Previously by Charles Hugh Smith: Calling All Crash Test Dummies: Big Crash Ahead
What if housing valuations are in a structural, multi-decade decline?
A strong case can be made that the fundamental supports of the housing market – demographics, employment, creditworthiness and income – will not recover for a generation. It can even be argued that housing has lost its status as the foundation of middle class wealth, not for a generation, but for the long term.
Let’s begin by noting that despite the many tax breaks lavished on housing – the mortgage interest deduction, etc. – there is nothing magical about housing as an asset. That is, its price responds in an open, transparent market to supply and demand and the cost of money and risk.
There are a number of quantifiable inputs that feed into supply and demand – new housing starts, mortgage rates and income, to name three – but there are other less quantifiable inputs as well, notably the belief (or faith) that housing will return to being a "good investment," i.e. rising in price roughly 1% above the rate of inflation.
If this faith erodes, then the other factors of demand face an insurmountable headwind, for the most fundamental support of housing is the belief that buying a house is the first step to securing middle class wealth.
Rising rates of homeownership require five conditions:
1. Favorable demographics: a cohort of potential buyers that is larger than the cohort of potential sellers.
2. Rising household formation rates: an expanding population does not necessarily translate into rising rates of household formation. If the number of people per household goes up, then the number of households can plummet even as population expands.
3. A large cohort of creditworthy potential buyers: that means buyers with savings, buyers with sufficient income to pay the mortgage and buyers with low debt loads.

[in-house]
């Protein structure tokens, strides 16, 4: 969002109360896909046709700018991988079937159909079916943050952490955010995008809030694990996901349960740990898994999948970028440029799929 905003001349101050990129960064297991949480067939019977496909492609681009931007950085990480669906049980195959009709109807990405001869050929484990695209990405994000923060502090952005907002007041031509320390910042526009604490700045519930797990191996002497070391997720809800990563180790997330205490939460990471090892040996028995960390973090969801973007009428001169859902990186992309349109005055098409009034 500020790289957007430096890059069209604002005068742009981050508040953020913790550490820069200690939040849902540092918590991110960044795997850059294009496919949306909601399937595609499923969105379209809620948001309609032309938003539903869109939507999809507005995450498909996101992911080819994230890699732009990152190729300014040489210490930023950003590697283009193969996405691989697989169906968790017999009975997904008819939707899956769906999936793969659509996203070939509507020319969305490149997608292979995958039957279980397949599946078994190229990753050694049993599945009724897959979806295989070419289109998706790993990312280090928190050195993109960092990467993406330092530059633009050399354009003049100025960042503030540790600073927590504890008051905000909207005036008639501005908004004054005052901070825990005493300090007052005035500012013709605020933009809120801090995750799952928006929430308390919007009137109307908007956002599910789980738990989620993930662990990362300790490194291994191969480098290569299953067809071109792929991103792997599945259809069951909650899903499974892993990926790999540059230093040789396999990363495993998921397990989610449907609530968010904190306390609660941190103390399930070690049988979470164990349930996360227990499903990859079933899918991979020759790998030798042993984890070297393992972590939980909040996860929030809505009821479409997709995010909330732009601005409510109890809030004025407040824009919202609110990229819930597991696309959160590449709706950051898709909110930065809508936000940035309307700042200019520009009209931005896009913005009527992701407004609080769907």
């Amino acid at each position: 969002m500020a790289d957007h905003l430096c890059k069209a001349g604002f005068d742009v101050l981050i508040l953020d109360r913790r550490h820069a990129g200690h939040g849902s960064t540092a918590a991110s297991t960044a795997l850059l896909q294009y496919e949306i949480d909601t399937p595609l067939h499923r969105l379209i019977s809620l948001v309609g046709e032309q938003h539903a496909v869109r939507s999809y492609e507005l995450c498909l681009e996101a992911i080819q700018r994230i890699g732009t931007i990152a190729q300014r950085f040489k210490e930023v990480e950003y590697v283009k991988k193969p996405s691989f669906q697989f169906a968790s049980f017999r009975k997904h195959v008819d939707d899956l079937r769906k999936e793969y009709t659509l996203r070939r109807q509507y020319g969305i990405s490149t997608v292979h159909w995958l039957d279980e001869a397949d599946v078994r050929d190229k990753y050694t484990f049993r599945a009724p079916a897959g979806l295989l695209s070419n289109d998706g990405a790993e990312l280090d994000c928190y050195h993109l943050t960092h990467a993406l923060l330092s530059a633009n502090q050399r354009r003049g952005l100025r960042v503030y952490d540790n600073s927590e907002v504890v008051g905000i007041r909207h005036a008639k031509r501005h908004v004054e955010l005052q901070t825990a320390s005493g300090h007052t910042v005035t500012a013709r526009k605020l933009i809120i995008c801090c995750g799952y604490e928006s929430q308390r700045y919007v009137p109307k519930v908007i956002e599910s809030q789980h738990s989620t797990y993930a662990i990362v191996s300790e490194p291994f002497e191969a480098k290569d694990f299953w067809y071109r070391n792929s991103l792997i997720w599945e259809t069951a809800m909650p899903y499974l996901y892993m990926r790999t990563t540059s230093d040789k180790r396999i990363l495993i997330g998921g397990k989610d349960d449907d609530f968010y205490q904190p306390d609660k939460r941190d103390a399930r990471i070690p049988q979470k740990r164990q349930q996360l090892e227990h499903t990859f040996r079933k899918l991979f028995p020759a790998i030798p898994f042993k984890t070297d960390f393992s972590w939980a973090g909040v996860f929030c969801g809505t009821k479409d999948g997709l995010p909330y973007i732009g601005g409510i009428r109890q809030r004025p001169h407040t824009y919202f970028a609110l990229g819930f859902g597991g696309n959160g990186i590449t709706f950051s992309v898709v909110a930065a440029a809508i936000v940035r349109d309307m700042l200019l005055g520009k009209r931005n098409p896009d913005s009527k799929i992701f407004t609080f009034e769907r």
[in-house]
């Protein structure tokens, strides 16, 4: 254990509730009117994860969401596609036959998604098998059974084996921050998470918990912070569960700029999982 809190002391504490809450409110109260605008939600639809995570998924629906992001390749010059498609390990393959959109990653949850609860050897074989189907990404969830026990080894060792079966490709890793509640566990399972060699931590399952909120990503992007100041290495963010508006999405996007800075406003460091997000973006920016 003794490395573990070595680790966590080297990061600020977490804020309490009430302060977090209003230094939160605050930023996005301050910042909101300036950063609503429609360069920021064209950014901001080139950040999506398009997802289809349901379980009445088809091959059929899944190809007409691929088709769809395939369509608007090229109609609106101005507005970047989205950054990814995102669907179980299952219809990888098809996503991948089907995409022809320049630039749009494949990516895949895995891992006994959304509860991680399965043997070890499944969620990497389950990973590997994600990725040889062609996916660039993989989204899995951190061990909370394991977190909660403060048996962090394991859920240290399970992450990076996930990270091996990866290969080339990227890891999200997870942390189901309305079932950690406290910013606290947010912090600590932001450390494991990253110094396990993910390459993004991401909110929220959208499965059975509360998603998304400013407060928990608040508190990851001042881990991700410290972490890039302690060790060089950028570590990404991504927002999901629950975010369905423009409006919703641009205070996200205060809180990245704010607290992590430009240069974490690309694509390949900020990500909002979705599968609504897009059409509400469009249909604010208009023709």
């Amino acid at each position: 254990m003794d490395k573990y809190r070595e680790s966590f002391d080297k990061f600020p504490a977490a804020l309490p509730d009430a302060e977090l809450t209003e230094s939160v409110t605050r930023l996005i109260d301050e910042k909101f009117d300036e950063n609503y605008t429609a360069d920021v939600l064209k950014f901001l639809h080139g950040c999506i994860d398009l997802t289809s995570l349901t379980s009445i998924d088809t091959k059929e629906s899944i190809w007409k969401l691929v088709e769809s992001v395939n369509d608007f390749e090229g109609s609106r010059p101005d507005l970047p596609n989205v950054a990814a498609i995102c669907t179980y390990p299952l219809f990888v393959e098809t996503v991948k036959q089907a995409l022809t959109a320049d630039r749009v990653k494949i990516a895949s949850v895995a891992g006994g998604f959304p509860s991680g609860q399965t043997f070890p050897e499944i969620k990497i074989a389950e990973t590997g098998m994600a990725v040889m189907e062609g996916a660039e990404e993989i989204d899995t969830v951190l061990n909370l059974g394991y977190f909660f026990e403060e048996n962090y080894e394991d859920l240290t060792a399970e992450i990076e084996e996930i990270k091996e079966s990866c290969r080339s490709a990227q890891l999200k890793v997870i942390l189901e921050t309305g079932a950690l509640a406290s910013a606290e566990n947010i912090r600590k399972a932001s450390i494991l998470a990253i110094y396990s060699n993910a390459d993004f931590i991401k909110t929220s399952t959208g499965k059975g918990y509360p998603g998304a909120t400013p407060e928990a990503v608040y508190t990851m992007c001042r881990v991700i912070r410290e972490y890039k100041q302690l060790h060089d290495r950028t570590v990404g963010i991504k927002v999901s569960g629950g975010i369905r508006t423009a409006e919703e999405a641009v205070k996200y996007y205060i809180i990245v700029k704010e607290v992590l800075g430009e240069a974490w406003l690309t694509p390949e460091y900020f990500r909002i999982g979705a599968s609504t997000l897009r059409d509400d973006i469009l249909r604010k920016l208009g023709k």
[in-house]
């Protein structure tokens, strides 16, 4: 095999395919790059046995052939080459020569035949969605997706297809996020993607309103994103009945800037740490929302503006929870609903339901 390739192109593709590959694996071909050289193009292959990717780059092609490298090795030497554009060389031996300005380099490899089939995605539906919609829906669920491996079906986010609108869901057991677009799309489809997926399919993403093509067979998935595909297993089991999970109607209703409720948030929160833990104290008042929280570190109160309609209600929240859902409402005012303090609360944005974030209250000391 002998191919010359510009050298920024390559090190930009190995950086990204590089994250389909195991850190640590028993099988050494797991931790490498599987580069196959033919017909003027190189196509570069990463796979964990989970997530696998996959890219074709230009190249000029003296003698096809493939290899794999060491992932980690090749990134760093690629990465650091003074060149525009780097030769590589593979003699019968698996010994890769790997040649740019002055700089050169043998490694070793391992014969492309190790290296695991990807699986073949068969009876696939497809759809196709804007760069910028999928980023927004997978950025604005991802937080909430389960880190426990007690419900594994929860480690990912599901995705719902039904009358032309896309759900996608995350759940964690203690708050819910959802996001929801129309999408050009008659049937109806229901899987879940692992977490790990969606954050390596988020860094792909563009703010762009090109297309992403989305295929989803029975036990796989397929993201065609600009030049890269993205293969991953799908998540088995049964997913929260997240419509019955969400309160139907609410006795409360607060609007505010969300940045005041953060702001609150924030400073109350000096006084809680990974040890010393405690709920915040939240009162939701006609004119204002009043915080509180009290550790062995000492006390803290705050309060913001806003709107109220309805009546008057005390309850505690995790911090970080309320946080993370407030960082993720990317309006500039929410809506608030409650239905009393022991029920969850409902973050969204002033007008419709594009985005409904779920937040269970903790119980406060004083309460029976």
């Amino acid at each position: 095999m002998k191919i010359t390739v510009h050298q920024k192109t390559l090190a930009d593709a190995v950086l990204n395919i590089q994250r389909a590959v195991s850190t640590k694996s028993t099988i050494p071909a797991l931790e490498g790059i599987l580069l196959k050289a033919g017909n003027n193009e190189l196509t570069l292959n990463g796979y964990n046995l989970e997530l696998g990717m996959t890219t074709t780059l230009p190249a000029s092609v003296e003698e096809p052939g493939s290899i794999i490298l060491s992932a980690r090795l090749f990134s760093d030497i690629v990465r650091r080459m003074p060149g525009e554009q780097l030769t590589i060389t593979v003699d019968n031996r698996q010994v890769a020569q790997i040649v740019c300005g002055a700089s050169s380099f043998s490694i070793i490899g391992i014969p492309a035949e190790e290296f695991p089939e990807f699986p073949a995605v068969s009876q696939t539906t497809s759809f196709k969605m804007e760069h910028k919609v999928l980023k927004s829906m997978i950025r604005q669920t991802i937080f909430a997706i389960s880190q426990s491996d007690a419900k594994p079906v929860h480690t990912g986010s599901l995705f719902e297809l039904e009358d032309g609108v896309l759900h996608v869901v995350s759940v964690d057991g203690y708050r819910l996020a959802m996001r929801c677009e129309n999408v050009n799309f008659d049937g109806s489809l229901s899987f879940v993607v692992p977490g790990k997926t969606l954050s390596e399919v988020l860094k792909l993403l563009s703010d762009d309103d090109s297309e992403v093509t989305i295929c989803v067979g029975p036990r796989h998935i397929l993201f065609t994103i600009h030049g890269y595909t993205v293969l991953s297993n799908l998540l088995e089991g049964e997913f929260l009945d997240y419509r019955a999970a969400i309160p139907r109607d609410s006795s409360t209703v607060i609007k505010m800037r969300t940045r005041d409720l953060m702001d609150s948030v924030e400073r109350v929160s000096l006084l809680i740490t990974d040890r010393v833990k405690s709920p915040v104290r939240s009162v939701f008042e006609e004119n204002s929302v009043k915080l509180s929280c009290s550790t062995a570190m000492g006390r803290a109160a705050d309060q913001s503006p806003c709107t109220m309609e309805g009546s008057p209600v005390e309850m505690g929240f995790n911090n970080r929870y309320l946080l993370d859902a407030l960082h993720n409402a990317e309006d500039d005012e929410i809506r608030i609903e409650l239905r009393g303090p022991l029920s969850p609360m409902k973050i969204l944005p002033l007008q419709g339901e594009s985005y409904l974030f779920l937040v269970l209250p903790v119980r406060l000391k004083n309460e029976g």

4. An economy that generates rising incomes to support homeownership.
5. An unshakable belief that owning a house is a favorable and secure investment that will rise in value in the decades ahead.
If the first four conditions have eroded, then the belief in the permanence of a rising housing market will also erode.
The demographics are not favorable to housing on a number of fronts. Jim Quinn recently posted some devastating charts of U.S. demographics in his brilliant post CAUSE, EFFECT & THE FALLACY OF A RETURN TO NORMALCY (The Burning Platform).
Without going into too much detail, we can stipulate that the Baby Boom (65 million people) will be downsizing their housing, i.e. selling for the next two decades. We can also stipulate that most of the Baby Boom no longer has the wherewithal to buy second homes; rather, they will be dumping second homes to pay for living expenses as earnings, interest income and housing equity have all cratered since 2007.
Not only are there not enough younger workers to buy all these millions of homes that will be put on the market, few of those younger workers have either the creditworthiness or income to buy a house unless the Federal government gives them essentially free money and a no-down payment entry. With the Federal deficit skyrocketing, that sort of giveaway won’t last long.
Labor’s share of the national income has plummeted to historic lows. How can households be expected to buy a house when their real (inflation-adjusted) income declines year after year?
Labor share is the portion of output that employers spend on labor costs (wages, salaries, and benefits) valued in each year’s prices. Nonlabor share – the remaining portion of output – includes returns to capital, such as profits, net interest, depreciation, and indirect taxes.
source: The Big Picture/ritholtz.com
This chart suggests that a fundamental structural shift has taken place since the dot-com bubble popped in 2000: labor’s share of the national income is in a secular long-term decline. That does not bode well for household income going forward.